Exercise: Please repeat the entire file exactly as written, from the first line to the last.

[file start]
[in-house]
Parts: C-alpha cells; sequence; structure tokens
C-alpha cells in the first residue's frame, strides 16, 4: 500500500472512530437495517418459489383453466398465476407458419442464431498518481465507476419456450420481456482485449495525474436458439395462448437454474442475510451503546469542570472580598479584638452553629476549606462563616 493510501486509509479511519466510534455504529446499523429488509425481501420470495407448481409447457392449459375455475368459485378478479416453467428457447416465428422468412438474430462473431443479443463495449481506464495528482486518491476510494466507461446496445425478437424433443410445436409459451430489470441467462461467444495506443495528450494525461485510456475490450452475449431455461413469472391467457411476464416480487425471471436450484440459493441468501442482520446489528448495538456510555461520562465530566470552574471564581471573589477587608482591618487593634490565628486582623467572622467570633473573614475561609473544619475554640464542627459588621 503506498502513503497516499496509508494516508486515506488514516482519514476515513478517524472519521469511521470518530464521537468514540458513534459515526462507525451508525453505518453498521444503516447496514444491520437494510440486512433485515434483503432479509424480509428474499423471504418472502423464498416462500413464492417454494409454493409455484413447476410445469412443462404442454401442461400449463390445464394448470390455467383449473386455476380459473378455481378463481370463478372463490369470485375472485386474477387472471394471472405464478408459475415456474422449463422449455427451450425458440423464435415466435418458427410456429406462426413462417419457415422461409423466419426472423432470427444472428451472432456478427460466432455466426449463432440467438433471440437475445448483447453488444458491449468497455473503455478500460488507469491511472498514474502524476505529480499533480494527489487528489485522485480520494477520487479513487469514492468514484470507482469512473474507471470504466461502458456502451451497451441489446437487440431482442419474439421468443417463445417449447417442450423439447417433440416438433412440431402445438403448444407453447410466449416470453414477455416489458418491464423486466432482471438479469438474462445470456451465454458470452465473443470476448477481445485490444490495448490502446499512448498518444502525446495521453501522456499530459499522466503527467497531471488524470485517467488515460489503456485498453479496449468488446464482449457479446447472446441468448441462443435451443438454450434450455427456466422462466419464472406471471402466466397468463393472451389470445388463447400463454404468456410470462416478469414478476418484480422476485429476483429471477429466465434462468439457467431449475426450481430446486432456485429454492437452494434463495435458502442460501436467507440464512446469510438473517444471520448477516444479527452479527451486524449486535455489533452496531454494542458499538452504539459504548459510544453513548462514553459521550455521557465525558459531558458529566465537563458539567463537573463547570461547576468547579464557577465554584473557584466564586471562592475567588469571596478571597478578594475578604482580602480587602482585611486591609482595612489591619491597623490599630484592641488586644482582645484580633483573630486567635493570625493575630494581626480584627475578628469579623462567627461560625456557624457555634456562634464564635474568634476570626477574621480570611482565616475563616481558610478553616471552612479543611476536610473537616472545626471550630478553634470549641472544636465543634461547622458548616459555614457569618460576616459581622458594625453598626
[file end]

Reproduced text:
[in-house]
Parts: C-alpha cells; sequence; structure tokens
C-alpha cells in the first residue's frame, strides 16, 4: 500500500472512530437495517418459489383453466398465476407458419442464431498518481465507476419456450420481456482485449495525474436458439395462448437454474442475510451503546469542570472580598479584638452553629476549606462563616 493510501486509509479511519466510534455504529446499523429488509425481501420470495407448481409447457392449459375455475368459485378478479416453467428457447416465428422468412438474430462473431443479443463495449481506464495528482486518491476510494466507461446496445425478437424433443410445436409459451430489470441467462461467444495506443495528450494525461485510456475490450452475449431455461413469472391467457411476464416480487425471471436450484440459493441468501442482520446489528448495538456510555461520562465530566470552574471564581471573589477587608482591618487593634490565628486582623467572622467570633473573614475561609473544619475554640464542627459588621 503506498502513503497516499496509508494516508486515506488514516482519514476515513478517524472519521469511521470518530464521537468514540458513534459515526462507525451508525453505518453498521444503516447496514444491520437494510440486512433485515434483503432479509424480509428474499423471504418472502423464498416462500413464492417454494409454493409455484413447476410445469412443462404442454401442461400449463390445464394448470390455467383449473386455476380459473378455481378463481370463478372463490369470485375472485386474477387472471394471472405464478408459475415456474422449463422449455427451450425458440423464435415466435418458427410456429406462426413462417419457415422461409423466419426472423432470427444472428451472432456478427460466432455466426449463432440467438433471440437475445448483447453488444458491449468497455473503455478500460488507469491511472498514474502524476505529480499533480494527489487528489485522485480520494477520487479513487469514492468514484470507482469512473474507471470504466461502458456502451451497451441489446437487440431482442419474439421468443417463445417449447417442450423439447417433440416438433412440431402445438403448444407453447410466449416470453414477455416489458418491464423486466432482471438479469438474462445470456451465454458470452465473443470476448477481445485490444490495448490502446499512448498518444502525446495521453501522456499530459499522466503527467497531471488524470485517467488515460489503456485498453479496449468488446464482449457479446447472446441468448441462443435451443438454450434450455427456466422462466419464472406471471402466466397468463393472451389470445388463447400463454404468456410470462416478469414478476418484480422476485429476483429471477429466465434462468439457467431449475426450481430446486432456485429454492437452494434463495435458502442460501436467507440464512446469510438473517444471520448477516444479527452479527451486524449486535455489533452496531454494542458499538452504539459504548459510544453513548462514553459521550455521557465525558459531558458529566465537563458539567463537573463547570461547576468547579464557577465554584473557584466564586471562592475567588469571596478571597478578594475578604482580602480587602482585611486591609482595612489591619491597623490599630484592641488586644482582645484580633483573630486567635493570625493575630494581626480584627475578628469579623462567627461560625456557624457555634456562634464564635474568634476570626477574621480570611482565616475563616481558610478553616471552612479543611476536610473537616472545626471550630478553634470549641472544636465543634461547622458548616459555614457569618460576616459581622458594625453598626